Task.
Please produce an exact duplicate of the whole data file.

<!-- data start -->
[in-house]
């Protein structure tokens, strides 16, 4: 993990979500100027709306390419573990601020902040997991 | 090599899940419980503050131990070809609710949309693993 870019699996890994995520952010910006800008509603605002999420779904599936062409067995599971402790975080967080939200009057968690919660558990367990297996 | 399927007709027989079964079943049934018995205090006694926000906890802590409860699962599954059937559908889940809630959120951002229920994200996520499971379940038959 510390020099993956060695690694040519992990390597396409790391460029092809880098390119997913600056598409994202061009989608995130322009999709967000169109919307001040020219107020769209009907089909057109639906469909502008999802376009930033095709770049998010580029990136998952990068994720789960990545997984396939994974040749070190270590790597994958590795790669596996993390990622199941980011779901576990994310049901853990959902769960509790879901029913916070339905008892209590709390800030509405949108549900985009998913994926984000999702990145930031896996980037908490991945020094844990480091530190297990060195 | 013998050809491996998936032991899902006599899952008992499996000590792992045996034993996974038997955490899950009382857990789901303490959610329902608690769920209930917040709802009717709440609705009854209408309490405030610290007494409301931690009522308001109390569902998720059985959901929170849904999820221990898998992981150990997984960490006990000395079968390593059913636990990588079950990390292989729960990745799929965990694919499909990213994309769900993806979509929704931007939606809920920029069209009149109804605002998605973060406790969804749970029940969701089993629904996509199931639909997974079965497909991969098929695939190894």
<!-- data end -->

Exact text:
[in-house]
């Protein structure tokens, strides 16, 4: 993990979500100027709306390419573990601020902040997991 | 090599899940419980503050131990070809609710949309693993 870019699996890994995520952010910006800008509603605002999420779904599936062409067995599971402790975080967080939200009057968690919660558990367990297996 | 399927007709027989079964079943049934018995205090006694926000906890802590409860699962599954059937559908889940809630959120951002229920994200996520499971379940038959 510390020099993956060695690694040519992990390597396409790391460029092809880098390119997913600056598409994202061009989608995130322009999709967000169109919307001040020219107020769209009907089909057109639906469909502008999802376009930033095709770049998010580029990136998952990068994720789960990545997984396939994974040749070190270590790597994958590795790669596996993390990622199941980011779901576990994310049901853990959902769960509790879901029913916070339905008892209590709390800030509405949108549900985009998913994926984000999702990145930031896996980037908490991945020094844990480091530190297990060195 | 013998050809491996998936032991899902006599899952008992499996000590792992045996034993996974038997955490899950009382857990789901303490959610329902608690769920209930917040709802009717709440609705009854209408309490405030610290007494409301931690009522308001109390569902998720059985959901929170849904999820221990898998992981150990997984960490006990000395079968390593059913636990990588079950990390292989729960990745799929965990694919499909990213994309769900993806979509929704931007939606809920920029069209009149109804605002998605973060406790969804749970029940969701089993629904996509199931639909997974079965497909991969098929695939190894």